Follow God’s Rules in God’s House

When I was in London (many years ago), I went past Buckingham Palace.  When I was in Edinburgh, Scotland, I walked past the Palace of Holyroodhouse, the Queen’s official residence in Edinburgh.  At neither home did I open a door and walk in.  Why?  Because I had no invitation from the Queen to enter her home.

Buckingham Palace and the Palace of Holyroodhouse are royal residences.  It is up to the Queen to decide who comes into her home and who does not.

Have you ever paused to consider the truth that a church is also a royal residence? 

A church is, by its very nature, a house of God, or the Lord’s house.  Properly understood, no one has a right to come through the doors of a church except by invitation of the King of all kings.

Fortunately for me and for you, we have been invited by God to come into his home.  But there are a couple of things we need to keep in mind.

When we come into the Lord’s house, we come in not as peers of God but as subjects of the King.  No matter how high and lofty one may be according to society’s standards, in the house of God each of us is but a subject of the King.  It doesn’t matter whether one is a billionaire or homeless, the president of a company or the cleaning lady, when we enter the doors of a church we, are all at equal standing as subjects of the King.  Who but the King alone has the authority to dictate who else may come in or who must stay out, or where another is to sit in the house of God, or what another is permitted to do.  There is no room for favoritism in the Lord’s house because in his house everyone is equalized as a fellow subject of the King.

Also, we come into the Lord’s house as adopted children of our heavenly Father.  It doesn’t matter what color we are or what our nationality or language is.  It doesn’t matter whether we live with a disability.  It doesn’t matter what animosities once divided us.  It doesn’t matter what mistakes we made in the past.  What matters now is only that the heavenly Father has chosen to adopt us as his own beloved children.  There is no place for favoritism in a home in which the Father deeply loves each of his children.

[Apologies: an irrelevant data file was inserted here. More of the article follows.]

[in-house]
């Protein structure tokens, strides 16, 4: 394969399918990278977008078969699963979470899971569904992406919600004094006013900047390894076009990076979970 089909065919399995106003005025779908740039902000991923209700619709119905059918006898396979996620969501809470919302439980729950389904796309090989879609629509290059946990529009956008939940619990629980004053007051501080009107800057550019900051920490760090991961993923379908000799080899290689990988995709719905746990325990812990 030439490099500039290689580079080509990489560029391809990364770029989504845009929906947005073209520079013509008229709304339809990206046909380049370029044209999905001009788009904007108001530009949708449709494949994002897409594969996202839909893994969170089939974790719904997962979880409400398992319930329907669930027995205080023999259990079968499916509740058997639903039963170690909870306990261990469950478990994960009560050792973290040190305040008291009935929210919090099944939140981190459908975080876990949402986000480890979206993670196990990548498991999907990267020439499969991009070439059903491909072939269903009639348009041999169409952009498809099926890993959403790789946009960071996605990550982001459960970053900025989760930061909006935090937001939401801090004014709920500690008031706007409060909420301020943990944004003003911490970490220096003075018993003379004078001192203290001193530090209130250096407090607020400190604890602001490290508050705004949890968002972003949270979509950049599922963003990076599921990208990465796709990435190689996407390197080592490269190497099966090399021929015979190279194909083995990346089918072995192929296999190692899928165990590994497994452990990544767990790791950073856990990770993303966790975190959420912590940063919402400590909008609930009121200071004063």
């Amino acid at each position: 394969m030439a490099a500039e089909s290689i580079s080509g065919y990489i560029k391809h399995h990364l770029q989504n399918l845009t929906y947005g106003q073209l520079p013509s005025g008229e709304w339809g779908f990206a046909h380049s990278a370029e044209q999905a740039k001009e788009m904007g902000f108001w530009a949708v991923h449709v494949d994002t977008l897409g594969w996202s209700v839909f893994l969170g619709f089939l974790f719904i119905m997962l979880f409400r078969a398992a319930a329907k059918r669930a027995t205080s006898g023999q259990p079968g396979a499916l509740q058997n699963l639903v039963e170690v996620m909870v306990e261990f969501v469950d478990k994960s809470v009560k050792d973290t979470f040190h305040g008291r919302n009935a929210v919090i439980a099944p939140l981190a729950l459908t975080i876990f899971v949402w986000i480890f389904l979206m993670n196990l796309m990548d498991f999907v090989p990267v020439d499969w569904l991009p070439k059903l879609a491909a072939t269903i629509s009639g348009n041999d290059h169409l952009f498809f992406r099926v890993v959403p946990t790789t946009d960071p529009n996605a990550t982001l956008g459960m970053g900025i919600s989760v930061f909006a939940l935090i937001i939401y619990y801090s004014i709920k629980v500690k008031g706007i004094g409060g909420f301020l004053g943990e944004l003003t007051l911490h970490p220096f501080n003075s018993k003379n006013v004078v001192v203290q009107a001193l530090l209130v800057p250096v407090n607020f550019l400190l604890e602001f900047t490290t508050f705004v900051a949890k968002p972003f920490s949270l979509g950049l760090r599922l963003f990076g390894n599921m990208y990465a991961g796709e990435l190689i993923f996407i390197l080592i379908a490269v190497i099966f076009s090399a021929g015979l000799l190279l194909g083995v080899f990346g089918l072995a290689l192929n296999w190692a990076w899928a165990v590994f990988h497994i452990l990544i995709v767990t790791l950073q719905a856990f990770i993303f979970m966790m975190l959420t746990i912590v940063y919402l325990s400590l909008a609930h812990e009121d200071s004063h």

In the house of God, all of life is to be guided by the “Royal Law,” the Law of the King.  James 2:8 clarifies that the royal law is this: “You shall love your neighbor as yourself.  In verse 9, James adds, “But if you show partiality, you commit sin and are convicted by the law as transgressors.”

In the house of God, it is God’s rules that apply, and God’s rules are that we care for each other as we would take care of our own needs, and that we show no partiality that would favor one person over another.  Church is to be a place where all of God’s subjects obey his rules of love and impartiality, and where all persons are welcomed equally as God’s beloved children.

In his book Building People through a Caring Sharing Fellowship, Donald Bubna shares, “When new members join our church, I like to say: ‘Our fellowship will never be the same now that you are with us.  You will flavor it.  You will never be the same—for better or for worse—we will flavor you.’ 

“One who flavors our fellowship in a special way is an old man who has been known as something of an oddity in our community for years.  Old Tom is in his eighties.  He lives alone and likes to stand up whenever we have a time for sharing in the church.  He is not always able to keep his thoughts straight, and sometimes rambles on at length.  One of our members brought the problem before the executive committee, asking that one of the elders talk to Tom to quiet him down.  Brad Coleman, a young attorney on the committee, objected.  ‘If our church doesn’t have room for the old Toms, we’re in the wrong kind of church!’

“…When we held a special service for a young woman who left our congregation to be a missionary, old Tom stood up to say, ‘That young lady will make a good missionary; she always talks to me.’  I thought his comment said a great deal about what it means for a lonely old man to belong to the family of God.” (p. 32) 

As James 2:8 states, “You do well if you really fulfill the royal law according to the scripture, ‘You shall love your neighbor as yourself.’”

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